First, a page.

George Meredith, The Egoist: Ch. 46

[+] | [-] | reset
 

CHAPTER XLVI

THE SCENE OF SIR WILLOUGHBY'S GENERALSHIP

History, we may fear, will never know the qualities of leadership inherent in Sir Willoughby Patterne to fit him for the post of Commander of an army, seeing that he avoided the fatigues of the service and preferred the honours bestowed in his country upon the quiet administrators of their own estates: but his possession of particular gifts, which are military, and especially of the proleptic mind, which is the stamp and sign-warrant of the heaven-sent General, was displayed on every urgent occasion when, in the midst of difficulties likely to have extinguished one less alert than he to the threatening aspect of disaster, he had to manoeuvre himself.

He had received no intimation of Mr. Dale's presence in his house, nor of the arrival of the dreaded women Lady Busshe and Lady Culmer: his locked door was too great a terror to his domestics. Having finished with Vernon, after a tedious endeavour to bring the fellow to a sense of the policy of the step urged on him, he walked out on the lawn with the desire to behold the opening of an interview not promising to lead to much, and possibly to profit by its failure. Clara had been prepared, according to his directions, by Mrs. Mountstuart Jenkinson, as Vernon had been prepared by him. His wishes, candidly and kindly expressed both to Vernon and Mrs Mountstuart, were, that since the girl appeared disinclined to make him a happy man, she would make one of his cousin. Intimating to Mrs. Mountstuart that he would be happier without her, he alluded to the benefit of the girl's money to poor old Vernon, the general escape from a scandal if old Vernon could manage to catch her as she dropped, the harmonious arrangement it would be for all parties. And only on the condition of her taking Vernon would he consent to give her up. This he said imperatively, adding that such was the meaning of the news she had received relating to Laetitia Dale. From what quarter had she received it? he asked. She shuffled in her reply, made a gesture to signify that it was in the air, universal, and fell upon the proposed arrangement. He would listen to none of Mrs. Mountstuart's woman-of-the-world instances of the folly of pressing it upon a girl who had shown herself a girl of spirit. She foretold the failure. He would not be advised; he said: "It is my scheme"; and perhaps the look of mad benevolence about it induced the lady to try whether there was a chance that it would hit the madness in our nature, and somehow succeed or lead to a pacification. Sir Willoughby condescended to arrange things thus for Clara's good; he would then proceed to realize his own. Such was the face he put upon it. We can wear what appearance we please before the world until we are found out, nor is the world's praise knocking upon hollowness always hollow music; but Mrs Mountstuart's laudation of his kindness and simplicity disturbed him; for though he had recovered from his rebuff enough to imagine that Laetitia could not refuse him under reiterated pressure, he had let it be supposed that she was a submissive handmaiden throbbing for her elevation; and Mrs Mountstuart's belief in it afflicted his recent bitter experience; his footing was not perfectly secure. Besides, assuming it to be so, he considered the sort of prize he had won; and a spasm of downright hatred of a world for which we make mighty sacrifices to be repaid in a worn, thin, comparatively valueless coin, troubled his counting of his gains. Laetitia, it was true, had not passed through other hands in coming to him, as Vernon would know it to be Clara's case: time only had worn her: but the comfort of the reflection was annoyed by the physical contrast of the two. Hence an unusual melancholy in his tone that Mrs. Mountstuart thought touching. It had the scenic effect on her which greatly contributes to delude the wits. She talked of him to Clara as being a man who had revealed an unsuspected depth.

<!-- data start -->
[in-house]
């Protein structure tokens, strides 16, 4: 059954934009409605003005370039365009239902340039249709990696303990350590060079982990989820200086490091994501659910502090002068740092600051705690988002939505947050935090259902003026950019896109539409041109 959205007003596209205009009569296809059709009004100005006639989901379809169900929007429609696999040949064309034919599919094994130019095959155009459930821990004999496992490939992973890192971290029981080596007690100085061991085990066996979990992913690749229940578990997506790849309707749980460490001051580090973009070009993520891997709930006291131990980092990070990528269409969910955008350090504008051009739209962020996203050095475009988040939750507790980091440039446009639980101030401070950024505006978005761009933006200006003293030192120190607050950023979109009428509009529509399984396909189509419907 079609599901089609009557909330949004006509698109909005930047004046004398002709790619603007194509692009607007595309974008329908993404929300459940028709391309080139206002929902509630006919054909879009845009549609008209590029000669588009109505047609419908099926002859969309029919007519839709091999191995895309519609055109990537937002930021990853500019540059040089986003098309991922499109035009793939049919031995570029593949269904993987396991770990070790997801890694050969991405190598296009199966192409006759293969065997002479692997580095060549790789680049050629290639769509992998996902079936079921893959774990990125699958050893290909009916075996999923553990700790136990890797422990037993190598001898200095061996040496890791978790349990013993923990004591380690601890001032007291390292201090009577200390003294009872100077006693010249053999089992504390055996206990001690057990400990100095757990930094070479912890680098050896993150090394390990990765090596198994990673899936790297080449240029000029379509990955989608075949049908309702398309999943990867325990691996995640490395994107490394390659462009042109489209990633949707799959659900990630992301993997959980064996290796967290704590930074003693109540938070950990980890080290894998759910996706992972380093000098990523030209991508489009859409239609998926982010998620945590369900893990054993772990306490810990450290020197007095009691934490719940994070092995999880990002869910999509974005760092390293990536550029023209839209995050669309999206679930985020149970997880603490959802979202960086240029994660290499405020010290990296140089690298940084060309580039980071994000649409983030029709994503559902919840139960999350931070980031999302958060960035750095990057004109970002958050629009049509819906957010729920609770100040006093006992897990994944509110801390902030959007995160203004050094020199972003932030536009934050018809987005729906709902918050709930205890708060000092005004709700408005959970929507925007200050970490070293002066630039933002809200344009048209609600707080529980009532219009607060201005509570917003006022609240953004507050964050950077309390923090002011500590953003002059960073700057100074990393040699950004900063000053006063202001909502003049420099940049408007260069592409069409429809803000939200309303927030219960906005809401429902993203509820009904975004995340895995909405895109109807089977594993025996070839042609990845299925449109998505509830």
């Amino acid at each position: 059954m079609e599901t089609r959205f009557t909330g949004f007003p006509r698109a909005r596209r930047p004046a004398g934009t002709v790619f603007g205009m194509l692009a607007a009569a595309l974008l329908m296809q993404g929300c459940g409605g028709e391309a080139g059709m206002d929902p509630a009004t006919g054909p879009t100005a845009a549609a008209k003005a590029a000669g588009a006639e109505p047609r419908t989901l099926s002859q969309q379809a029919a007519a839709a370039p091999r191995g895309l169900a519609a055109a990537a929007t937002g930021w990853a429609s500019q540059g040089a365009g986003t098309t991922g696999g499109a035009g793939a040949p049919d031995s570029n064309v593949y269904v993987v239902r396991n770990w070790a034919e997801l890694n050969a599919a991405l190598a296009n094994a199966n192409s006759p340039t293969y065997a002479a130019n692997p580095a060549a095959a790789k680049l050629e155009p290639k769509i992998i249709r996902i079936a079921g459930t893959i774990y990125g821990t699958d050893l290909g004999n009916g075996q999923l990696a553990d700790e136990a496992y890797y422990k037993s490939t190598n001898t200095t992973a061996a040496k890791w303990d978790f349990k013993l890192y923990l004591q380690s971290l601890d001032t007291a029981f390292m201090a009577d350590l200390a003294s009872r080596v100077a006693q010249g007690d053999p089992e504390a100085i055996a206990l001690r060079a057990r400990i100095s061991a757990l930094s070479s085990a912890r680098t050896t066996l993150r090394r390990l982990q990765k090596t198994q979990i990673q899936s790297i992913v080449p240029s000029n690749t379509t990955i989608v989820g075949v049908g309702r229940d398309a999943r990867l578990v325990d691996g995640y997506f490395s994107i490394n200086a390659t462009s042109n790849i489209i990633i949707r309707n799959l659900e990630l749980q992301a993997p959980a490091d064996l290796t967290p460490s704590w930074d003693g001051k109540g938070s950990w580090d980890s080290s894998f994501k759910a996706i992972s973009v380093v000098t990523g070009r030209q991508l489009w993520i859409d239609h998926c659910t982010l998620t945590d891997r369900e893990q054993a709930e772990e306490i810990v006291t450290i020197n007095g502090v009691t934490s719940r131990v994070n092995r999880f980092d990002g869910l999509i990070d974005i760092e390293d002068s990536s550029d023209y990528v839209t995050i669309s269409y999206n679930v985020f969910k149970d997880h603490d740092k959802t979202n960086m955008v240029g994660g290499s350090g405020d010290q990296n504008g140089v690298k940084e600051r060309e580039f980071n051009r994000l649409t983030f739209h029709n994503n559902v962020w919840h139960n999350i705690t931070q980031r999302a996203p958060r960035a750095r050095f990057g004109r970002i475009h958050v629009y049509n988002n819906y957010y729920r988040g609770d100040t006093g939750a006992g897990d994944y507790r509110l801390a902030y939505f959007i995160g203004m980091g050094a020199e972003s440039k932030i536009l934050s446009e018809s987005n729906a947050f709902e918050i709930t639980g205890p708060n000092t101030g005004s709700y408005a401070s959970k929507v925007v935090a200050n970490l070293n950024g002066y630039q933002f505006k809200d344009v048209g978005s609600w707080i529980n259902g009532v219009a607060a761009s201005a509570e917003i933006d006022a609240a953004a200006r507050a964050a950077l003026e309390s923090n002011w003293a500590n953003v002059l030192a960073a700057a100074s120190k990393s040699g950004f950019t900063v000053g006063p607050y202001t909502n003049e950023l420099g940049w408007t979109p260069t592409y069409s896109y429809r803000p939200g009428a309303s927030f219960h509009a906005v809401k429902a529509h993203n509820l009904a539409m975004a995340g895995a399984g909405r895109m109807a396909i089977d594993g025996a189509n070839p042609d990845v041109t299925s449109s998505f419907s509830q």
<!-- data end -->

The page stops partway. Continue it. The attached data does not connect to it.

Vernon took the communication curiously. He seemed readier to be in love with his benevolent relative than with the lady. He was confused, undisguisedly moved, said the plan was impossible, out of the question, but thanked Willoughby for the best of intentions, thanked him warmly. After saying that the plan was impossible, the comical fellow allowed himself to be pushed forth on the lawn to see how Miss Middleton might have come out of her interview with Mrs. Mountstuart. Willoughby observed Mrs. Mountstuart meet him, usher him to the place she had quitted among the shrubs, and return to the open turf-spaces. He sprang to her.

"She will listen." Mrs. Mountstuart said: "She likes him, respects him, thinks he is a very sincere friend, clever, a scholar, and a good mountaineer; and thinks you mean very kindly. So much I have impressed on her, but I have not done much for Mr. Whitford."